Las Vegas-based Sierra Health Services Inc. reported that income from continuing operations for the quarter ended Dec. 31, 2003 was $24.0 million, or $0.80 per diluted share, compared to income from continuing operations of $12.2 million, or $0.39 per diluted share for the quarter ended Dec. 31, 2002, an increase of 96.3 percent. For discontinued operations, net losses were $19.2 million for the quarter, compared to net losses of $7.7 million for the same period in 2002. Net income for the quarter was $4.8 million, or $0.16 per diluted share, compared to $4.5 million, or $0.14 per diluted share for the same period in 2002.
Income from continuing operations for the year ended Dec. 31, 2003 was $82.1 million, or $2.70 per diluted share, compared to $42.3 million, or $1.36 per diluted share for the year ended Dec. 31, 2002, an increase of 94.1 percent. For discontinued operations, net losses were $19.8 million for the year, compared to net losses of $5.9 million for 2002. Net income for the year was $62.3 million, or $2.05 per diluted share, compared to $36.4 million, or $1.17 per diluted share for the year 2002.
Revenues from continuing operations for the quarter were $373.4 million, an increase of 14.2 percent over the $326.9 million for the same period in 2002. Annual revenues from continuing operations were $1.5 billion for 2003, compared to $1.3 billion for 2002, an increase of 16.2 percent.
“In 2003, we saw exceptional performance from our core operations,” said Anthony M. Marlon M.D., chairman, president and chief executive officer of Sierra. “This performance has allowed us to grow membership, revenues and income, and generate strong cash flow. Additionally, with the exception of the company’s debentures, we have virtually no external debt. I am very comfortable with our projections for 2004 and remain confident in the company’s ability to return significant value to its shareholders.”
Medical premium revenues for 2003 were $962.2 million, an increase of 12.2 percent from the $857.7 million in 2002. For 2003, same-store commercial membership grew 8.1 percent. Medicare membership grew 7.1 percent. Over 96 percent of the company’s Medicare members are enrolled in the Social HMO program, which provides higher federal reimbursement. In 2003 this program was not subject to risk modifiers.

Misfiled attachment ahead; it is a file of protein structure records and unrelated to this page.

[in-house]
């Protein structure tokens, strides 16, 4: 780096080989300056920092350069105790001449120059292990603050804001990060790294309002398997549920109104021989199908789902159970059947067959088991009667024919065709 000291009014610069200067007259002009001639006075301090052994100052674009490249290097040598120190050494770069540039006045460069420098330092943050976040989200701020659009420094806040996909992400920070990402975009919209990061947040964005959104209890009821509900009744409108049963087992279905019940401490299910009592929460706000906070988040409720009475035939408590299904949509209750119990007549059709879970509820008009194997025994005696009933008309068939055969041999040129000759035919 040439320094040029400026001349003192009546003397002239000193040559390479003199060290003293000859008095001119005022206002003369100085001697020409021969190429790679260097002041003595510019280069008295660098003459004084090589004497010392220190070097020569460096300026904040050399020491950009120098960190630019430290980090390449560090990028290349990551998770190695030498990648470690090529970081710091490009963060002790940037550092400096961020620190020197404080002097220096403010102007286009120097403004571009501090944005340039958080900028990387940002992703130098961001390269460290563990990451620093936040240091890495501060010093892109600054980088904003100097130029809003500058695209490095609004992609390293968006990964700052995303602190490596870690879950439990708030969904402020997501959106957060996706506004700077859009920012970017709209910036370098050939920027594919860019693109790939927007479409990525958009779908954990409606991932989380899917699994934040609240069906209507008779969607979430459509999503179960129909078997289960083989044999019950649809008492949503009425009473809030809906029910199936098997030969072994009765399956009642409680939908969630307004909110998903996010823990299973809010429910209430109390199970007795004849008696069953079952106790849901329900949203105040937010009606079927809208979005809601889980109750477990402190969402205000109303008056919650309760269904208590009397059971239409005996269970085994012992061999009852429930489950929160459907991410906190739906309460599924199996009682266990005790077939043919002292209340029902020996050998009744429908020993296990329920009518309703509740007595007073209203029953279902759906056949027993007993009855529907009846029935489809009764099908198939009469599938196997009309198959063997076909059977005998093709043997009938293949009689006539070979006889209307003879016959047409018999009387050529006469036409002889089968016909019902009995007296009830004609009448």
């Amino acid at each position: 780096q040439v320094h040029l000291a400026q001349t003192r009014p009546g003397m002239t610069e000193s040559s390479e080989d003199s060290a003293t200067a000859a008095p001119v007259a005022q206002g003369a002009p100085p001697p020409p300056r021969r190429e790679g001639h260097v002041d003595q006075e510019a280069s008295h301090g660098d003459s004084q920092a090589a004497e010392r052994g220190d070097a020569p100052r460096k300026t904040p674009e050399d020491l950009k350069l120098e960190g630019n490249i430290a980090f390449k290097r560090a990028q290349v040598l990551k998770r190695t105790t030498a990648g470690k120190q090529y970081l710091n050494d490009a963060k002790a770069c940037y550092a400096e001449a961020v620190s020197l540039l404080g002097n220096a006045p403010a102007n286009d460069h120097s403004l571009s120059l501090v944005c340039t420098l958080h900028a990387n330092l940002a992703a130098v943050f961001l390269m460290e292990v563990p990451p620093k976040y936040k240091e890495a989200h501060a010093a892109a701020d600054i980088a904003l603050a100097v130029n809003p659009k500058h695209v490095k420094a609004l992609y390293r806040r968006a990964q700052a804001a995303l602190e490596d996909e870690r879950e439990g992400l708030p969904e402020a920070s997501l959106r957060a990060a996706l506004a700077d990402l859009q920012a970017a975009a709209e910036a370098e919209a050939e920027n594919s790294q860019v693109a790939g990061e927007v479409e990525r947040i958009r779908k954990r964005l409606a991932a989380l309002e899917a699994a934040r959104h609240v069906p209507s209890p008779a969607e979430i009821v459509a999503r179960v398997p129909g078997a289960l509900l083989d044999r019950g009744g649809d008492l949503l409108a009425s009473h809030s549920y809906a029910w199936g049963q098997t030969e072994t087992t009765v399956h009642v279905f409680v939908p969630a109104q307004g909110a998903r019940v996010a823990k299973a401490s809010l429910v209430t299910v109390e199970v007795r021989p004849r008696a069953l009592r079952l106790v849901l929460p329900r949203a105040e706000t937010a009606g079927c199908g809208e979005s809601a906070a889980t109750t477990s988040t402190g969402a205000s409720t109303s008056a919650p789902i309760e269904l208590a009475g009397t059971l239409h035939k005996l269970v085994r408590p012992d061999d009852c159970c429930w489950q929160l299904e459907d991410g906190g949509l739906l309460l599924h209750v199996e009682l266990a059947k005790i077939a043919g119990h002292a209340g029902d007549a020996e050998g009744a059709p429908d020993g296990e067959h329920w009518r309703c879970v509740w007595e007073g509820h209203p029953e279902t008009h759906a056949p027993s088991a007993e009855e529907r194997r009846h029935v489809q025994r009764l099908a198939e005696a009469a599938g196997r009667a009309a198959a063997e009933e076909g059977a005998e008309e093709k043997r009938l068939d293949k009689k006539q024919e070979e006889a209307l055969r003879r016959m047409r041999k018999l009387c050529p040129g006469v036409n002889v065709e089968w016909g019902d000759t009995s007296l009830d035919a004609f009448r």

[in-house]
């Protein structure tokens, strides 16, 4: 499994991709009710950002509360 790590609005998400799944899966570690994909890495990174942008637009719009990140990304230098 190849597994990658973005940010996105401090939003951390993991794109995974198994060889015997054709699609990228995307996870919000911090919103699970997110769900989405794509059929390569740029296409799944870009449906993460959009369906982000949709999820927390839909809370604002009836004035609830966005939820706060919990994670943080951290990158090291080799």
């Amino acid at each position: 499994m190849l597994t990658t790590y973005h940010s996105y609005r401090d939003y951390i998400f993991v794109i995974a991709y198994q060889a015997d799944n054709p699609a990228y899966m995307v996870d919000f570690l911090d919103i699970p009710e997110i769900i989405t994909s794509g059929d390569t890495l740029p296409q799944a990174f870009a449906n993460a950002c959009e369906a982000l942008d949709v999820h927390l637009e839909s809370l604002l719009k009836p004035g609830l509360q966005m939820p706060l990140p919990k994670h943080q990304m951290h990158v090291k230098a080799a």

Military contract revenues for 2003 were $465.3 million, an increase of 24.6 percent from the $373.6 million reported in 2002. This increase is due primarily to change orders and expanded beneficiary eligibility as a result of the mobilization of reservists within Region 1. Sierra Military Health Services'(SMHS) accounts receivable balance at Dec. 31, 2003 was $47.4 million, compared to $47.1 million at Dec. 31, 2002. In September 2003, the company filed a protest of the loss of its bid for the TRICARE Next Generation (T-NEX) contract for the North Region. In December, the protest was denied by the Comptroller General of the United States General Accounting Office. Sierra is continuing to evaluate its options relative to the T-Nex contract. Should the company decide not to pursue further legal remedies, it is expected that SMHS will continue full operations through August 2004, followed by a phase out of activities for a period of six months thereafter.
In November 2003, Sierra announced it had reached a definitive agreement to sell its workers’ compensation subsidiary, California Indemnity Insurance Company Inc. (CIIC), to Folksamerica Holdings Company Inc. for $79.5 million, subject to certain adjustments. In the fourth quarter, Sierra recorded a charge of $15.6 million to reflect the reduction in the value of this business to its estimated net sales value. Additionally, the company incurred $3.4 million in other losses, primarily for reserve strengthening related to adverse claims development for prior accident years.
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